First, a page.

Gum Disease Explained: Risk Factors, Symptoms, Treatment And More!
Periodontitis, or gum disease, refers to infection of gums, which if not treated, can lead to tooth loss in adults. While periodontitis is common, it can be prevented and treated. It often is caused by poor oral hygiene. In this post, we are discussing gum disease risk factors, causes, and other aspects that matter.
Symptoms & causes
Patients with periodontitis may have swollen, red gums, which may feel tender when touched. Gums may be prone to bleeding, especially while brushing. Many patients also find pus in gums and may have a hard time chewing food. Other symptoms include receding gums. Periodontitis is mostly caused by plaque, and plaque, if untreated, can become tartar. Tartar cannot be removed with brushing and flossing alone, and it is absolutely necessary to see a dentist as soon as the first symptoms of gum diseases appears.
What are the risk factors for gum disease?
Poor oral hygiene and gingivitis are two common causes of gum disease. Smoking, chewing tobacco, and use of certain recreational drugs, marijuana can also increase the risks. In some cases, gum disease is triggered by a change in hormones, such as menopause. Risk factors also include vitamin C deficiency, obesity, and use of certain medications. Genetics may have a role in gum disease, according to some studies. Certain diseases, such as cancer, can impact gum health and cause certain diseases like gingivitis. Diabetic patients and those suffering from Crohn’s disease are also at a higher risk.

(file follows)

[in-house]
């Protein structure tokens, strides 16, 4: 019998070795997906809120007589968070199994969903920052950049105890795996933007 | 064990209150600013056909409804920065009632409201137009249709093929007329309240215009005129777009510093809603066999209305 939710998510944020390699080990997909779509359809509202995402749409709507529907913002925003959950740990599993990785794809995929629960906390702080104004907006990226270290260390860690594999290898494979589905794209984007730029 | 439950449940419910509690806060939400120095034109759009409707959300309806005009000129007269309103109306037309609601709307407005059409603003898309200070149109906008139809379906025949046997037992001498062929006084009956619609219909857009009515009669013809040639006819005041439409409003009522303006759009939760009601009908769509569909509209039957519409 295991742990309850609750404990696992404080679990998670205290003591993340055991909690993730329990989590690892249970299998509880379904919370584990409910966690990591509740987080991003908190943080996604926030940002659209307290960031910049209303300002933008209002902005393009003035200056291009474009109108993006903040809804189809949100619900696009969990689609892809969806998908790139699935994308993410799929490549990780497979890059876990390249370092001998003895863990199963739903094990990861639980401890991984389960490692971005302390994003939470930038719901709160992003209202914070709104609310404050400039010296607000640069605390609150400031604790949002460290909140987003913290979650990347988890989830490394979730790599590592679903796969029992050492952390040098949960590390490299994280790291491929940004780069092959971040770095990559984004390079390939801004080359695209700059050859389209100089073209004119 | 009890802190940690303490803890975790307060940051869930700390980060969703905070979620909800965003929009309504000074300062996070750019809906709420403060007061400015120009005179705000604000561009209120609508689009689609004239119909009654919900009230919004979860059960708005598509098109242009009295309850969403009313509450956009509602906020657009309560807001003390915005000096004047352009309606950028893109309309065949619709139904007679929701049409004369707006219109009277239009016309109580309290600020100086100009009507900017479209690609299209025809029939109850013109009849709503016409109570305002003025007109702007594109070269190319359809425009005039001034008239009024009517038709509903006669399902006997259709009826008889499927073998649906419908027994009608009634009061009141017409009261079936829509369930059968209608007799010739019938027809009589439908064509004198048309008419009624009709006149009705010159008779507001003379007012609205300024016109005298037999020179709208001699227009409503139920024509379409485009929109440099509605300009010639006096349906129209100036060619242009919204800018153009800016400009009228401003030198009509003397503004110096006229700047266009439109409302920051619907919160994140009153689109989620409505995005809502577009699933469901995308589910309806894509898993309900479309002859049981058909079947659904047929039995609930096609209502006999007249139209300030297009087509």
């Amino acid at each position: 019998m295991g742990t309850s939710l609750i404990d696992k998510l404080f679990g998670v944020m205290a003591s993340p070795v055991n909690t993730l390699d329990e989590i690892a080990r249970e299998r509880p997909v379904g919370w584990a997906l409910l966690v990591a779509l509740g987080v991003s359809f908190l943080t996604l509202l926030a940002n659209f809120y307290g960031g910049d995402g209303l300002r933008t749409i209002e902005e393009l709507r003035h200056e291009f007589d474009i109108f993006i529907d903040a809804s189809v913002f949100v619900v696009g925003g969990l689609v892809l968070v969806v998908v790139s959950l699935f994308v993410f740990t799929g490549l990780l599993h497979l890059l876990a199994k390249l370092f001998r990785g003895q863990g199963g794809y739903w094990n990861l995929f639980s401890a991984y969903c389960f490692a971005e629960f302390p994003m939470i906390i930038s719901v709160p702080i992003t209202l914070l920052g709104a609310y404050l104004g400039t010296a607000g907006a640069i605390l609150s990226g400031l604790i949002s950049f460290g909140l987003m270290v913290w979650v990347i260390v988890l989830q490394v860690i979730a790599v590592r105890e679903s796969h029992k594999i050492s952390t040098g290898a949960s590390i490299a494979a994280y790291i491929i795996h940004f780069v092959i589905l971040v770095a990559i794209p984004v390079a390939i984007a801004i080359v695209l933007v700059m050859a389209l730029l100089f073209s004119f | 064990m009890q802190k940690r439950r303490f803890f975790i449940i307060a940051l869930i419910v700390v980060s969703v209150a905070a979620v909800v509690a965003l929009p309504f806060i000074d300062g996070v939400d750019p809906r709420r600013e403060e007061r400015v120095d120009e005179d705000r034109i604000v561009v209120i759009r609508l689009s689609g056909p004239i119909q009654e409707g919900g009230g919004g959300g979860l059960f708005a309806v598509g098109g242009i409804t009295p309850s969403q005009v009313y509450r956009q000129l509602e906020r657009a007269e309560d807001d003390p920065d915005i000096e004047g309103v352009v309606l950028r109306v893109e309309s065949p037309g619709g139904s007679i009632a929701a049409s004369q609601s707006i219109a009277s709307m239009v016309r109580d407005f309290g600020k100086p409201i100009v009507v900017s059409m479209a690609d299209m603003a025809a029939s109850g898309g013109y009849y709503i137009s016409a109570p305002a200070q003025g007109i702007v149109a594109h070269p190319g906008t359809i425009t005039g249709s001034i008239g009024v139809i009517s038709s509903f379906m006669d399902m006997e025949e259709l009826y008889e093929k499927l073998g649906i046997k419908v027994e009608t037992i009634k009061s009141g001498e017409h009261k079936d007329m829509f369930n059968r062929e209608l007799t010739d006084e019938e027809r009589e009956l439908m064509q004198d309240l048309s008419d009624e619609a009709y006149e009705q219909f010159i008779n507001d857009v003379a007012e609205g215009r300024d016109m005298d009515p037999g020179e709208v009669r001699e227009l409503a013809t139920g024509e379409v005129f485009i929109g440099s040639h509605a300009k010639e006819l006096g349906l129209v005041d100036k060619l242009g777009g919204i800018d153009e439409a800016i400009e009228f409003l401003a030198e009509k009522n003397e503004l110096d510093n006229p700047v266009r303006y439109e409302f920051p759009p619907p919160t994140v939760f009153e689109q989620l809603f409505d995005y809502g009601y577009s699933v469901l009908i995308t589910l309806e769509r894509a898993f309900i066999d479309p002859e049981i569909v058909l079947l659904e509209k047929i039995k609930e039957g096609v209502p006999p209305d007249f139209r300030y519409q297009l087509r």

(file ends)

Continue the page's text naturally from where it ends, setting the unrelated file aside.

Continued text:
How is gum disease treated?
The entire periodontitis treatment depends on the extent of condition, and your dentist may recommend deep cleaning and scaling, which will remove tartar. Nonsurgical treatments may include use of antibiotics, which may help in controlling the infection caused by bacteria. Options like Root planning can be considered. In advanced cases, surgical treatments like bone grafting and pocket reduction surgery can be considered.
How to prevent gum disease?
Brushing and flossing regularly can prevent gum disease. Good oral hygiene and regular appointments with your dentist are two important aspects to consider. If you see first signs of gum disease, do not delay in going to the dentist. The good news is gum diseases can be reversed with early medical treatment and intervention. Ensure that you use toothpaste and oral products as recommended by your dentist, and schedule regular checkups at least once in six months.
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